More effective treatments for people who suffer from debilitating migraine headaches are a step closer thanks to world-first genetic research into the causes of the painful disorder.
Around one in four Australians are affected by migraine experiencing symptoms such as severe and prolonged headaches, nausea and vomiting, sensitivity to light and sound, and brain fog. Symptoms can last anywhere from a few hours to weeks and even months. Women are twice as likely to be affected.
Aside from the distressing impact on patients, migraine costs the Australian economy more than $35 billion every year, but there are still many unknowns about the biological causes of the complex condition with around half of all patients failing to respond to treatment.
A study led by QIMR Berghofer researcher Dr Brittany Mitchell, published in the journal Brain, has shown for the first time the genetic links between brain size and migraine risk.
“Our research found that a smaller brain size and smaller structures within the brain, such as the hippocampus and the amygdala, cause an increased risk of migraine, and that this might be due to shared biological pathways that affect neuronal signalling or the regulation of blood flow,” Dr Mitchell said.
“Migraine is a difficult disorder to treat so it’s very exciting that our research has delivered a better understanding of the biology of migraine which we hope will lead to more effective treatments.
“I know personally how debilitating migraines are because I suffer from them myself. Any step towards bringing relief to patients is always very exciting and positive.”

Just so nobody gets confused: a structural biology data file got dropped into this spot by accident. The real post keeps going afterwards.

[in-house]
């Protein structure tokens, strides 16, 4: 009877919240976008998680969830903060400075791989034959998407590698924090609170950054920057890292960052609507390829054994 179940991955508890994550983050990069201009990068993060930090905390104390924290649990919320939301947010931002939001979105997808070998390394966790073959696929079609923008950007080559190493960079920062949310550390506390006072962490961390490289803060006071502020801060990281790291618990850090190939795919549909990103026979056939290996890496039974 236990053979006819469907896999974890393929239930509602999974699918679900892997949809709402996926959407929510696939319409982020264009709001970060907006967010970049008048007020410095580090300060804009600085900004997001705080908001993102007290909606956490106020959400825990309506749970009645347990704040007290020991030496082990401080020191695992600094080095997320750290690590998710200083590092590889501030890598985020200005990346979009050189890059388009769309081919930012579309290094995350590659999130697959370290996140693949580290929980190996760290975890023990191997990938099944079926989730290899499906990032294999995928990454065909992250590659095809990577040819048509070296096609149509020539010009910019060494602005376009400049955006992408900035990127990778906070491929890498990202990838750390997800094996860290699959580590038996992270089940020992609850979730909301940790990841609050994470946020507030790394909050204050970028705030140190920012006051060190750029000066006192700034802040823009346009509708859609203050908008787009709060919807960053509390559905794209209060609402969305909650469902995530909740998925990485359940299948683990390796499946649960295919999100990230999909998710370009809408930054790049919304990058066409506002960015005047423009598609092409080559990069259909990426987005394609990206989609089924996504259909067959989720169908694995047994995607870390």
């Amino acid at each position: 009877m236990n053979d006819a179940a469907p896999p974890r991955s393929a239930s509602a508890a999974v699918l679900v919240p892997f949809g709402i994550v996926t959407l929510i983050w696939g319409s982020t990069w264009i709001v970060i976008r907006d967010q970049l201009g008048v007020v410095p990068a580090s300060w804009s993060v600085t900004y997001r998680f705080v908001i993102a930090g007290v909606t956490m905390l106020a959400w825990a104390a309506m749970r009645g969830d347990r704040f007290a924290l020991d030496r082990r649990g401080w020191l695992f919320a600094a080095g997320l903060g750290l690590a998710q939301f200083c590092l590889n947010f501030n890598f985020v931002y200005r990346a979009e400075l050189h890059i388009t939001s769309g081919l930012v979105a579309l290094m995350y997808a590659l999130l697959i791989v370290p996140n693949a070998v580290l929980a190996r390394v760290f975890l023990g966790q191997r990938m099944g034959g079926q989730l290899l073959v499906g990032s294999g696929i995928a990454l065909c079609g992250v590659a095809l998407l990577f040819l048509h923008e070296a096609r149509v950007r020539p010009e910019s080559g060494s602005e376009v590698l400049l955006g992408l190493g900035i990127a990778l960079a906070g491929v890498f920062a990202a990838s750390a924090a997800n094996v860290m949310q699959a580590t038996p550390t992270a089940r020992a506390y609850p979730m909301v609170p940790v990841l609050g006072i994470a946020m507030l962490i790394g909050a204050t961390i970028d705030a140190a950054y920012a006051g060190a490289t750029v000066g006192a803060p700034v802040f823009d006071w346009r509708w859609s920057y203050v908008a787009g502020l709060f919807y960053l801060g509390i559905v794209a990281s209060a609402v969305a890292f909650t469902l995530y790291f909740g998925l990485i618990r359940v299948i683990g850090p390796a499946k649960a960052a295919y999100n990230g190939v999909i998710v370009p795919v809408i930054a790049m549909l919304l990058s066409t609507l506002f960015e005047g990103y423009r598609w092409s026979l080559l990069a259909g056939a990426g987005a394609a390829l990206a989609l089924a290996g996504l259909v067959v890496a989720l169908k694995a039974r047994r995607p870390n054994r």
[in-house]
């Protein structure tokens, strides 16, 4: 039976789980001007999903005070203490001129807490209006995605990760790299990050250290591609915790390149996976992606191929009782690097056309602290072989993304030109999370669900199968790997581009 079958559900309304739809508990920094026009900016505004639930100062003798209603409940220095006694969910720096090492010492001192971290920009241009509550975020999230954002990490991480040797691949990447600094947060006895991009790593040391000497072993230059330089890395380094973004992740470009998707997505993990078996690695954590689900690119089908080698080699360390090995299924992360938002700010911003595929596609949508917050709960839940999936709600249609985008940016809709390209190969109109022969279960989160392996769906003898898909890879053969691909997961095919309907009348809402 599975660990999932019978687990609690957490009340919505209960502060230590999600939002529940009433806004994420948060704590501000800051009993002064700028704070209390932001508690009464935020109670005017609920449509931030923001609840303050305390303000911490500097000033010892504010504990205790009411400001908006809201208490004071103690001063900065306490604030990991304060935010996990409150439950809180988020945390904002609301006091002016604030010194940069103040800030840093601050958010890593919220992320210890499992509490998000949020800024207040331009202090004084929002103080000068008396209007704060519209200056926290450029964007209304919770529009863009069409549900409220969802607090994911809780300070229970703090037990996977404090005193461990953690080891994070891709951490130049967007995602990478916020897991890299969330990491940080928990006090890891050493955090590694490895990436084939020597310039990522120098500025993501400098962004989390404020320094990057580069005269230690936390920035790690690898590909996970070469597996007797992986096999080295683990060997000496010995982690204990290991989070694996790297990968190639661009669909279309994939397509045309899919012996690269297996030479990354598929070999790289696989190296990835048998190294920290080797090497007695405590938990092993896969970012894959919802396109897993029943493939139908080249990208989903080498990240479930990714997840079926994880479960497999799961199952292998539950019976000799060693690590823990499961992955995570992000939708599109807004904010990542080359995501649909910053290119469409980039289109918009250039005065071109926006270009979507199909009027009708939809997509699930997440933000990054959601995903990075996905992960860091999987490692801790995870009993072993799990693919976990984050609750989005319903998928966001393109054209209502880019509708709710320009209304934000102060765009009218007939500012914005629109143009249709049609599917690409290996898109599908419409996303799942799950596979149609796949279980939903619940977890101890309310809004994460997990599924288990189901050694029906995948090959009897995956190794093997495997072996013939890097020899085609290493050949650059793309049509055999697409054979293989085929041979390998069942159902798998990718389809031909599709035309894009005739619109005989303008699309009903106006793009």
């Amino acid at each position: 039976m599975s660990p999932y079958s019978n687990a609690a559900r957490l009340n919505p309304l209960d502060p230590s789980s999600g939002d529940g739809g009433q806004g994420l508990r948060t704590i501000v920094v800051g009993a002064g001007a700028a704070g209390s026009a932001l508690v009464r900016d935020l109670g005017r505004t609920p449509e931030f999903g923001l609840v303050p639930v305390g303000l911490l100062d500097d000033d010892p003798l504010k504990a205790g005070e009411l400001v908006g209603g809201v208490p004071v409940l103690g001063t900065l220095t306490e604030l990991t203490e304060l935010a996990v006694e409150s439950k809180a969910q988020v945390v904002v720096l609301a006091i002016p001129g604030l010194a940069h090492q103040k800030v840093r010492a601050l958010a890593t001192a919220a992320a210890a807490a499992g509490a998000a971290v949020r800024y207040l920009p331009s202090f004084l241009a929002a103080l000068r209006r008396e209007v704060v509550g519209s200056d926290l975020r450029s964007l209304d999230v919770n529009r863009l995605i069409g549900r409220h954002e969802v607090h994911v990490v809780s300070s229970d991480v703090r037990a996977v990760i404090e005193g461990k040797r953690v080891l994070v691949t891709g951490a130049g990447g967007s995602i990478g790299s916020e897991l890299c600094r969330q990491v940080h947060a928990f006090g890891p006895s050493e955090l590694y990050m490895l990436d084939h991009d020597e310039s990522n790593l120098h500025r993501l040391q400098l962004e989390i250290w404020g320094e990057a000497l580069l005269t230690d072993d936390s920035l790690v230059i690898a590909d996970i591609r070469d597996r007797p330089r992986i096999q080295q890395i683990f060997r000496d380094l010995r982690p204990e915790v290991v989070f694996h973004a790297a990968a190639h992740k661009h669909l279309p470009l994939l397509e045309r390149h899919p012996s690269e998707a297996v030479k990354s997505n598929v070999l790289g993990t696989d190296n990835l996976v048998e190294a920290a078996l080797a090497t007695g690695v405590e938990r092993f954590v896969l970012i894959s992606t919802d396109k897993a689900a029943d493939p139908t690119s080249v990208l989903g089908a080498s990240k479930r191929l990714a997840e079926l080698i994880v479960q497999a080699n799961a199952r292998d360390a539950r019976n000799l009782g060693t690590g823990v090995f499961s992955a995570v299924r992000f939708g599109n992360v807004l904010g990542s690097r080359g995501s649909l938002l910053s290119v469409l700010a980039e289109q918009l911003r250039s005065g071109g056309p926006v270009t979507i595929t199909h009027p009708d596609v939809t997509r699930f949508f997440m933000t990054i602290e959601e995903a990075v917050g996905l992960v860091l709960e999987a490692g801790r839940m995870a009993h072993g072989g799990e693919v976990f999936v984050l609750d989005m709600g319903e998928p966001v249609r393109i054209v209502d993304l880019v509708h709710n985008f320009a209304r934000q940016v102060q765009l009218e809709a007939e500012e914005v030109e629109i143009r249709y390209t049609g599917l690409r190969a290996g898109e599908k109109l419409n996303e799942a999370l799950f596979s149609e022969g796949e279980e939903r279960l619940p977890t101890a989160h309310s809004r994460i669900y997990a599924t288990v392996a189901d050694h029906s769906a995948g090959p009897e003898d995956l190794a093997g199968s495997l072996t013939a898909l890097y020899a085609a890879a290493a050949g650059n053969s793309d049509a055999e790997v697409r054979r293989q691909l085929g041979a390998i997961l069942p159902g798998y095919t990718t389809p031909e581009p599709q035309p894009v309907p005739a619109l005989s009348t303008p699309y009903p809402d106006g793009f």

The research was made possible thanks to genetic data resulting from hundreds of thousands of participants from two multinational research collaborations – the Enhancing Neuroimaging Genetics through Meta-Analysis (ENIGMA) Consortium and the International Headache Genetics Consortium (IHGC).
Co-author of the study, Professor Dale Nyholt from the QUT Centre for Genomics and Personalised Health is a world authority on the genetics of migraine and a leader of the IHGC.
He said identifying these new findings about the causal genetic links of migraine leads to new avenues for research.
“This latest research shows how vital research collaboration combined with the wealth of genetic data and analysis from IHGC and ENIGMA can increase understanding about the complex genetics causes of migraine with the ultimate goal of providing better treatments for patients and one day even being able to prevent this disorder,” Professor Nyholt said.
QIMR Berghofer genetic epidemiologist and study co-author, Dr Miguel Rentería, said the next step would be to further investigate the uncovered genes that are shared between brain structure and migraine risk and to also investigate if these genes are responsible for the differences in migraine risk between women and men.
“For the first time we can see that some of the genes that influence brain size can also increase migraine risk, and that this is in turn likely due to vascular regulation. We now want to study these shared genetic pathways to work out whether increasing blood flow, for example, could reduce migraine risk thereby opening up new possibilities for treatments,” Dr Rentería said.